The plan to mitigate the risk by transferring the oil to a safe temporary vessel needs financial resources, Lim said.

There is now $40 million available for the operation, which includes previously committed funds. The decaying floating storage and offloading unit is moored off the coast of Yemen and holds around a million barrels of oil. It could break apart or explode at any time.

The pledging event, hosted by the Government of the Netherlands and the United Nations, marked the start in the effort to raise the $144 million that the full plan requires, including $80 million for the emergency operation to transfer the oil to a safe temporary vessel. Also critical to the plan’s success is the installation of a long-term replacement capacity.

USMMA Superintendent to Retire

USMMA Superintendent to Retire

Superintendent of the U.S. Merchant Marine Academy, Vice Adm. Jack Buono will retire after a maritime career that has spanned more than 45 years.

Vice Adm. Buono, a 1978 Kings Point graduate, has spent the past three and a half years at the Academy helm, and will relinquish command at a ceremony in June. His successor has not been announced.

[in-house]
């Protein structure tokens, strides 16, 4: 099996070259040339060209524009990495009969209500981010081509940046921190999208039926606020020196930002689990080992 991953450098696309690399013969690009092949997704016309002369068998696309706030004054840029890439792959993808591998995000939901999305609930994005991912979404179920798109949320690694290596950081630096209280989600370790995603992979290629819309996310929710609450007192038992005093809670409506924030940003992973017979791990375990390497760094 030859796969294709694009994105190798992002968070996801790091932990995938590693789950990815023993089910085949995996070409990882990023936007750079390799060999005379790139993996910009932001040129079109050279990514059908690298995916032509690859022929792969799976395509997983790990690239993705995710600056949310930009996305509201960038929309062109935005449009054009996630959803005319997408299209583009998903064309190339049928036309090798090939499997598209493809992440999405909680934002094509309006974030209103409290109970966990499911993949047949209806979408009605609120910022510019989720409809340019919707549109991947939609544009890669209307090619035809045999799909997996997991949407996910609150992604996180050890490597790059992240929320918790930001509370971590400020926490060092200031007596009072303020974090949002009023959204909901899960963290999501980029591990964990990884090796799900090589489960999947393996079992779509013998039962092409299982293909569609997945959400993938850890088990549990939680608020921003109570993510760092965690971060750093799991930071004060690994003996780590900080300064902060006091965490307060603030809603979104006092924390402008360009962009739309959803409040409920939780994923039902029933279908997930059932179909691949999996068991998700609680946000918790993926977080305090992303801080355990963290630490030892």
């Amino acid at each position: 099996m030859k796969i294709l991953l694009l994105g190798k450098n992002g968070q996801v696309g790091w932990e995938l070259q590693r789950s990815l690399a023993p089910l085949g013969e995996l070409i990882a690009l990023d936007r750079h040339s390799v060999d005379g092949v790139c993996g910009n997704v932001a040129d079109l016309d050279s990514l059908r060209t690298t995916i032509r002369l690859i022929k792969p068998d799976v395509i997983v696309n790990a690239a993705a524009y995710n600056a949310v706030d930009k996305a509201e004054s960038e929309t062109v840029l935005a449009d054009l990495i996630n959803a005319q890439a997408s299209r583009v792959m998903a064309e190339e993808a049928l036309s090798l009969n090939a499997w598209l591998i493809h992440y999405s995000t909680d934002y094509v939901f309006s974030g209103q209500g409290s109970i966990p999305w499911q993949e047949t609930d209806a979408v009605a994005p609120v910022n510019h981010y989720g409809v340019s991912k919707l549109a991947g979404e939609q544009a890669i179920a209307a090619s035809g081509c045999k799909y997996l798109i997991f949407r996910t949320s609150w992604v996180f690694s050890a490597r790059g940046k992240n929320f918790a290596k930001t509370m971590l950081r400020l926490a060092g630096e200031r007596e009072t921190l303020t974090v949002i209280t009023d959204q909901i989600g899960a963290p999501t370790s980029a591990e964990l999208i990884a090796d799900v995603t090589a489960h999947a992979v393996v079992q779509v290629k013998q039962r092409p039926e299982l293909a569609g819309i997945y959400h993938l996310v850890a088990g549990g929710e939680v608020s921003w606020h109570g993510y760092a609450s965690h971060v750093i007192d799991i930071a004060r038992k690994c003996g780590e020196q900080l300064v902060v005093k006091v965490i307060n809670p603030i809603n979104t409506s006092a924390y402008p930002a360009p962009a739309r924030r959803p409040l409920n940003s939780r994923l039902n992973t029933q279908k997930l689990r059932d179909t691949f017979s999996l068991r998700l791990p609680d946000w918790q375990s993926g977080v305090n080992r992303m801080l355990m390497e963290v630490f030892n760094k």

“For Ginger and I, serving as the Superintendent and First Lady of the Academy has been the honor of a lifetime,” said Buono. “The young women and men who come here are truly the best and brightest America has to offer. I am amazed at their resilience and perseverance, and know the future of the maritime industry is in good hands with them at the wheel.”

Buono arrived at USMMA in November 2018, after retiring as the President and CEO of SeaRiver Maritime, Inc., an ExxonMobil marine subsidiary headquartered in Houston, Texas.

As superintendent, Vice Adm. Buono guided the Academy through the COVID-19 global health pandemic, graduating two classes during the height of the crisis – on time, and COVID-free – with the expectation he will do the same with a third graduating class this year.

“I’d like to thank all those involved in the day-to-day operations at the Academy,” said Buono. “From the staff, faculty and coaches, to the alumni and the parents, to the support staff members that keep the lights on and the water running, I want each of you to know how proud and thankful I am to have served as the leader of this great institution.”